It is often that students ask me about etiquette on the dance floor, and most importantly, I’ve been asked if there is an etiquette in Bachata (as Bachata has a closer position and connection compared to other rhythms).
Whilst there are many points of advice in this area, here’s a list of the top 5 etiquette rules for leaders and followers:
1. Keep a comfortable closeness (or distance) with your partner.
This is the rule number one. Most of the time, Bachata calls for dancing close, connecting with your partner. Sometimes, the guys forget that the girls might have a boyfriend or husband watching her dance, so getting too close with the legs wrapped around will not be a nice spectacle at all.
2. Look after your hygiene.
Remember the following letters S.B.S (sweat, breath and smell)
- Check your SWEAT – have a little towel available or additional shirts to change in.
- Check your BREATH – have a drink of water or some chewing gum.
- Check your SMELL – quickly put deodorant or go outside for fresh air.
3. Focus solely on your dance partner, rather than on the person you want to be dancing with next.
There is nothing worse than dancing with someone that is trying to showoff, rather than focus on dancing with you. By nature, Bachata dancing is not made for showing off, as it doesn’t have many multiple spins, complex combinations or fancy show moves. The couples that really shine on the dance floor are the ones that connect with each other and the music (refer to point 4).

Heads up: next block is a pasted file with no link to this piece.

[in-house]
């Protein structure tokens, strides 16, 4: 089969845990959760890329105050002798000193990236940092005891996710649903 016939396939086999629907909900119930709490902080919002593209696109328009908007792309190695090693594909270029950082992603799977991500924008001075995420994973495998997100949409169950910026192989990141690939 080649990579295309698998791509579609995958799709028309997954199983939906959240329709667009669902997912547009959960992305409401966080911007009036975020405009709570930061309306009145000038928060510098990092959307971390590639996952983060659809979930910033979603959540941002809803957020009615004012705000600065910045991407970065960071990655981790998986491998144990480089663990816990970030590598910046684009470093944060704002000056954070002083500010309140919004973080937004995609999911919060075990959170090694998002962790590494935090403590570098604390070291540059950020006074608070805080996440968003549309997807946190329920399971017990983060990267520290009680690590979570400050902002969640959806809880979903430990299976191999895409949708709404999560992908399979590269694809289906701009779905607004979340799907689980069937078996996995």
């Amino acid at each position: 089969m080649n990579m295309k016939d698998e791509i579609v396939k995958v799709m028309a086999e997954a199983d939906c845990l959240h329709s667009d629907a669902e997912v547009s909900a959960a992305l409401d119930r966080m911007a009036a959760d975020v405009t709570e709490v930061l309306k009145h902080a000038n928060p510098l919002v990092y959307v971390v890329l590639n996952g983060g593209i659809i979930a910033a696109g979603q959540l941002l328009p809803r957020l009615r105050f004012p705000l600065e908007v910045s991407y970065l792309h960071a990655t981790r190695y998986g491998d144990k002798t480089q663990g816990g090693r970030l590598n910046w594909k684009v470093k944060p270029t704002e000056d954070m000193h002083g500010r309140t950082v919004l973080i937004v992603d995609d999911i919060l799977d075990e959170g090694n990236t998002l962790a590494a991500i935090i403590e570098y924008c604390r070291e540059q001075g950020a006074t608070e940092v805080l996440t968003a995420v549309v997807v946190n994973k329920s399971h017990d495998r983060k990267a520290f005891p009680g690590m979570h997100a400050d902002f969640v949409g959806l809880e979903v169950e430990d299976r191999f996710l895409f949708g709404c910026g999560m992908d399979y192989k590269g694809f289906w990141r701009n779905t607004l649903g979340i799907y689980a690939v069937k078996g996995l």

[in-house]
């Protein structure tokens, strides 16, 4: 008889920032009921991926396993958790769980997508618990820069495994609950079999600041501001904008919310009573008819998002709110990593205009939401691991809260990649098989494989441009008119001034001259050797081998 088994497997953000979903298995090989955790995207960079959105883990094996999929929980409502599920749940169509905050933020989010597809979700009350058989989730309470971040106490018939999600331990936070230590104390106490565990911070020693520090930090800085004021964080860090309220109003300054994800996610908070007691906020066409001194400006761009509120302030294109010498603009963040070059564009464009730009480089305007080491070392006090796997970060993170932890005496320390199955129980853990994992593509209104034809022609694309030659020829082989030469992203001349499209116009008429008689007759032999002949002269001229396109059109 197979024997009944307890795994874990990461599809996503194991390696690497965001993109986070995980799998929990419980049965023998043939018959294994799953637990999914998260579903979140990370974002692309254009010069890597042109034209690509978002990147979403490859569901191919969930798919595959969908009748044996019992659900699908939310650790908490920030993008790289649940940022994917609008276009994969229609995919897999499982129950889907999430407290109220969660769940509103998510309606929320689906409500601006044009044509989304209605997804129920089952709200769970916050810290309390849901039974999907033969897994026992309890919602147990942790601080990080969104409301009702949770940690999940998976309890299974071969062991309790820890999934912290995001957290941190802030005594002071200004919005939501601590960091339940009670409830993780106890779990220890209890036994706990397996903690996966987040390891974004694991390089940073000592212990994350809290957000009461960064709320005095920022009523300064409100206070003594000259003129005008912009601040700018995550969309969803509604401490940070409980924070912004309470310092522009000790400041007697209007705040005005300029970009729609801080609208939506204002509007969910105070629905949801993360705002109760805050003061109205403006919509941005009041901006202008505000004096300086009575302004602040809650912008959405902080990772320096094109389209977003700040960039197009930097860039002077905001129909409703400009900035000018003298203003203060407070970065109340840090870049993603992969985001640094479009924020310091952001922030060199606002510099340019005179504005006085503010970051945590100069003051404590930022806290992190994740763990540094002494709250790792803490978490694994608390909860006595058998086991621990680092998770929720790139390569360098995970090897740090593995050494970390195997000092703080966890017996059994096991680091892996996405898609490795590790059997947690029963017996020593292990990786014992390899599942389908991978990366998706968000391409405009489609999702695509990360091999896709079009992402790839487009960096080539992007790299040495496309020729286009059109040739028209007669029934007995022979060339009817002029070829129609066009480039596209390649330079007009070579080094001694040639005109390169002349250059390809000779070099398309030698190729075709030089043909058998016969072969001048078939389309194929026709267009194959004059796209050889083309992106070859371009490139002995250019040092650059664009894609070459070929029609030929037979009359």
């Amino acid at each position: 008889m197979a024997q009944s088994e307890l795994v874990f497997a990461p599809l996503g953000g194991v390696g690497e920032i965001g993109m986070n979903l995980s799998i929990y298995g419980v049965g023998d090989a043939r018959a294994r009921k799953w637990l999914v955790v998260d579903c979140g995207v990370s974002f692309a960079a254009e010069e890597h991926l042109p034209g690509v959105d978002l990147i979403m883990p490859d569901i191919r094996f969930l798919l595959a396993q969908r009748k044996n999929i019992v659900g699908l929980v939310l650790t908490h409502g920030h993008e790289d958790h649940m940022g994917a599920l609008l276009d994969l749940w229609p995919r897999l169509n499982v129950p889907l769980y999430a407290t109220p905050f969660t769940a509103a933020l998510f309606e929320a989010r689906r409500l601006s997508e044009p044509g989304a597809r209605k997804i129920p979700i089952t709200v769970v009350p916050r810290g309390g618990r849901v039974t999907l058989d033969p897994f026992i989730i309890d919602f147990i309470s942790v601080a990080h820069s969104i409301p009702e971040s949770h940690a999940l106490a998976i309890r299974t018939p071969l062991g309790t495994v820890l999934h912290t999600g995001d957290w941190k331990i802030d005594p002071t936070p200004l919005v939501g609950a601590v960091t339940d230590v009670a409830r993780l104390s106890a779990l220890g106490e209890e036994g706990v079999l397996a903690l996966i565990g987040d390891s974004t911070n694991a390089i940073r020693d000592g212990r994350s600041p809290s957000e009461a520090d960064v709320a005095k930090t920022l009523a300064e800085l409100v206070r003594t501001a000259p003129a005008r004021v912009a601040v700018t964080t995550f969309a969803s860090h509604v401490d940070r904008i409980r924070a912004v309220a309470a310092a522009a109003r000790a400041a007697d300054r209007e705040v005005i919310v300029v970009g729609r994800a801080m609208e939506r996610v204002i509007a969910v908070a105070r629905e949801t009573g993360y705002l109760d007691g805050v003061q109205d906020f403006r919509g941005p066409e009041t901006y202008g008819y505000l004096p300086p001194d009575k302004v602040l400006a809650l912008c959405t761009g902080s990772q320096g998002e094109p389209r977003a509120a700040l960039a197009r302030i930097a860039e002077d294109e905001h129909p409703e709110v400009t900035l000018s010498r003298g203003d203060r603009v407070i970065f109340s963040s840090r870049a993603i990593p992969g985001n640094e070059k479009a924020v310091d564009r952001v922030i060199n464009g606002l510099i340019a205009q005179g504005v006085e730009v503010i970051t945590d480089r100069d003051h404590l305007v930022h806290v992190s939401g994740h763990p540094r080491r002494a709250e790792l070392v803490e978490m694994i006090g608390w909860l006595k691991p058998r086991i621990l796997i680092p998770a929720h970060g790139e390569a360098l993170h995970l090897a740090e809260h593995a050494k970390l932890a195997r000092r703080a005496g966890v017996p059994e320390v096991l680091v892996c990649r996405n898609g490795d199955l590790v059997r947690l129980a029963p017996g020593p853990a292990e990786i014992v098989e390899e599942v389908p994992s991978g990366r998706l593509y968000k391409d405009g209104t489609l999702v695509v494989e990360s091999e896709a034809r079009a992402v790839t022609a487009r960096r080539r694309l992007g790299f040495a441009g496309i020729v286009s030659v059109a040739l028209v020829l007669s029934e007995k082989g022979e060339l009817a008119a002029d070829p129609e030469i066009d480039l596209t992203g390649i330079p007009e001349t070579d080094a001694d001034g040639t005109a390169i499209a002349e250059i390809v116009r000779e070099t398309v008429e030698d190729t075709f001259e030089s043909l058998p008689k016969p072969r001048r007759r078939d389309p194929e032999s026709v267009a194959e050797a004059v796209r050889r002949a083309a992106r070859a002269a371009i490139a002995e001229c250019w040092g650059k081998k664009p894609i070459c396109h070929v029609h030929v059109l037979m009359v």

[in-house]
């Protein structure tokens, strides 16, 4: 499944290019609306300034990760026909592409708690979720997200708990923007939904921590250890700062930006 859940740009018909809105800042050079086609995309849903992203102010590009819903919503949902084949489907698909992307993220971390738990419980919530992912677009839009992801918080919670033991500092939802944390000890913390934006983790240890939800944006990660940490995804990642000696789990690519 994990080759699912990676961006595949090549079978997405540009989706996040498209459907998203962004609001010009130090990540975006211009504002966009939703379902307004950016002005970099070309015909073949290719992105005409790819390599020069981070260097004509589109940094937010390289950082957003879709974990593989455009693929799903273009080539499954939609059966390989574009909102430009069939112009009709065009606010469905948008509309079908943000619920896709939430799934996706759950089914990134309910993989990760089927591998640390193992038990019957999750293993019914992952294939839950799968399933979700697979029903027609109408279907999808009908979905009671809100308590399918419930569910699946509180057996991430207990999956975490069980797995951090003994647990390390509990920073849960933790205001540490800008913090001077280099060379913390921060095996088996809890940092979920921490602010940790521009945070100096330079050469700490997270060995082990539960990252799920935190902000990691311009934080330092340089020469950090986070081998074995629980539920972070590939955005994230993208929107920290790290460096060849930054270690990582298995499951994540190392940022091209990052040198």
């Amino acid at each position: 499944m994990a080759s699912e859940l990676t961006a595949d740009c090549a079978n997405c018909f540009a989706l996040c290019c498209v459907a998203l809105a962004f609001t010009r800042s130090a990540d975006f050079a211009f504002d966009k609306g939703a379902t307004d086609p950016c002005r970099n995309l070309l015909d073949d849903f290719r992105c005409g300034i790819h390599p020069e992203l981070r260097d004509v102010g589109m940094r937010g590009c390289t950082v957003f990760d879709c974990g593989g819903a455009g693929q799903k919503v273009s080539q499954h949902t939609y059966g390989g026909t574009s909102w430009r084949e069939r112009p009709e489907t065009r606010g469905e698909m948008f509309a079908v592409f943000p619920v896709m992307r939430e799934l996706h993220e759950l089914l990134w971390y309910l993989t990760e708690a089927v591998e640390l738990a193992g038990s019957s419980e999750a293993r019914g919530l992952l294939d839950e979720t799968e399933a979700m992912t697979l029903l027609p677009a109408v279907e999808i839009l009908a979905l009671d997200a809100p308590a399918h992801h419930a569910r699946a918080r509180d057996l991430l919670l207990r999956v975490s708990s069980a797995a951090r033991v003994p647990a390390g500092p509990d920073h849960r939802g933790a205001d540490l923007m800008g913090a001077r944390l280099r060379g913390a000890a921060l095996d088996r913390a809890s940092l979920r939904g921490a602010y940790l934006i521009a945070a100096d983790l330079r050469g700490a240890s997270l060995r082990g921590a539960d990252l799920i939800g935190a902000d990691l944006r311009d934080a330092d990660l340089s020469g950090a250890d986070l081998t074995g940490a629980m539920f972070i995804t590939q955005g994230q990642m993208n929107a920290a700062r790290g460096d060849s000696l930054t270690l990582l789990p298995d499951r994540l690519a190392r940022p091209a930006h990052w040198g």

4. Listen to the music and dance with the music.
There is a vast variety of Bachata music out there, ranging from Traditional Dominican Style to Urban Latin Bachata. The music will tell you how to dance the song and where the breaks are. I’ve seen dancers that just learned a new Dominican footwork trying to use it on a smooth Urban Bachata; and vice versa, I’ve seen dancers doing intricate combinations on Dominican songs that call for footwork and free expression. As my previous article, think of Bachata as wine… there are red, white and rose wines that are perfect for specific occasions – same goes with Bachata.
5. Respect the level of your dance partner.
There will always be beginners and advanced dancers on the dance floor. For the advanced dancers we have to remember that we were beginners at one point, and how frightful it was to ask an advanced dancer for a dance. Instead of focusing on showing off or proving that you are an advanced dancer (as stated on point 3), focus on enjoying the dance and leaving the dance floor with a smile. This way, it is more likely that the two of you will dance again.
The above points are only part of the overall Bachata etiquette on the dance floor, but if we follow them, we will ensure that our Bachata dancing is enjoyable and fun.
I’m sure there are other points that should be noted, as each one of us have had different experience on the dance floor. Please do share them in the comments section below.
Written by Juan Ruiz – Director of Bachateros Online Magazine, Sydney Bachata Festival and pioneer of the Bachata Moderna movement.